|Loneybu to you too! Is that a fraction?! Are you serious?|
Ahem. Sorry 'bout that. I got a little carried away. But if you find yourself with a permanent QWERTY face tattoo over the frustration that is word verification, you'll understand exactly how I feel about the whole thing. (Team Disable CAPTCHA over here)
So what is CAPTCHA and what purpose does it serve?
"A CAPTCHA is a program that can tell whether its user is a human or a computer...CAPTCHAs are used by many websites to prevent abuse from "bots," or automated programs usually written to generate spam."**
It's what you see when you leave a comment on a word verification enabled blog. Actually, what you see is a string of letters and numbers called reCAPTCHA. I'm not going to lie, the idea behind reCAPTCHA is really interesting. While it's keeping spambots from having a field day, it's also helping to digitize books and newspapers. Especially with old texts, computers still aren't able to decipher difficult to read fonts. That's where we come in. If enough people agree that this mess of letters says loneybu, then it's safe to assume that this is correct. Score: Humans 1 Toasters 0 (if you don't get that reference you aren't geeky enough). For more info on this digitizing text thing, see this video: CAPTCHA (Thanks, Colin, for directing my attention to it.)
Why are people so rabidly anti-CAPTCHA?
1) We all follow a number of blogs. We have limited time to swing by, read a post, and then leave a comment before moving on to the next blog. Having to type in CAPTCHA slows readers down and quickly becomes frustrating.
2) Lately the CAPTCHA words/numbers have been especially bad. (See photo above.***) On an average day, I have to re-type CAPTCHAs not once, but a number of times when commenting. And you know what? I have near 20/20 vision.
But what about the dreaded
About a year or more ago, I removed word verification from my blog, and I've gotten only about 2 or 3 spammy-ish comments in all that time. And it was completely harmless, nonsensical stuff. If you're concerned about spambots, you can always set up comment moderation (Settings > Posts and Comments > Comment Moderation) as an alternative.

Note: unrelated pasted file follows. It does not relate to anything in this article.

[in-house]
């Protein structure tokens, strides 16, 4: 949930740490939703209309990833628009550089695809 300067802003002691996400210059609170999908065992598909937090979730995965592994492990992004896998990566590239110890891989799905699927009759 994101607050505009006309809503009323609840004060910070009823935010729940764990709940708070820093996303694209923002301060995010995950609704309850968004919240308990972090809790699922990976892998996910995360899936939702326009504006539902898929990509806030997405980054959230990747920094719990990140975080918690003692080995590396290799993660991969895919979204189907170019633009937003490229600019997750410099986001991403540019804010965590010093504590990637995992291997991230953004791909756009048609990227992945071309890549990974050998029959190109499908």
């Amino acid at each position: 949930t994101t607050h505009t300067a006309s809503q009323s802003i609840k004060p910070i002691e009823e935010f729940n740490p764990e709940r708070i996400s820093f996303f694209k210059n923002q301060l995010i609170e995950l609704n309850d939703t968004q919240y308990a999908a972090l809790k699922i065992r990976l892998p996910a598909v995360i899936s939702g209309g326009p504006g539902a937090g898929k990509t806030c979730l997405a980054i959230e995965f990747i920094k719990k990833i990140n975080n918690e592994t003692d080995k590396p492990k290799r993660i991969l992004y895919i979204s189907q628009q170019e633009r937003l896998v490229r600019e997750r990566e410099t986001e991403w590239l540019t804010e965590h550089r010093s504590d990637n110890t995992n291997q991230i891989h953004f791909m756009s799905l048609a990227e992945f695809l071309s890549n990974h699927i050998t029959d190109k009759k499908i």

Here's the thing...
It's entirely up to you whether your blog has word verification or not. I'm not here to bully you into removing it. What I am trying to suggest is that you might be missing out on comments because readers would rather not go a round or two (or ten) with CAPTCHA. Comments are one of the main ways that we know people are reading what we post, and it's how we connect. If it takes readers twice as long to battle CAPTCHA as it does to type up a comment in the first place, they'll be less likely to bother. Or they'll leave all grumpy-pants and that's not something I, as a blogger, want to cause.
So how do I get rid of CAPTCHA?
If you haven't actually gone to your settings and disabled word verification, you've got a raging case of the CAPTCHAs.
Here's how to cure it:
Go to your Dashboard, select SETTINGS, then POSTS AND COMMENTS, scroll to SHOW WORD VERIFICATION and select NO from the dropdown. That should do it. If you're worried it's still lurking, ask one of your commenters to let you know whether or not it's officially gone. Again, don't feel like you have to remove it. This is just my own opinion and you're free to disregard it. It's something to consider, though.
* Thank you, Vizzini for inspiring this.
** From the reCAPTCHA site.
*** This is a screenshot I took when I was leaving a comment on someone's blog one day. Seriously.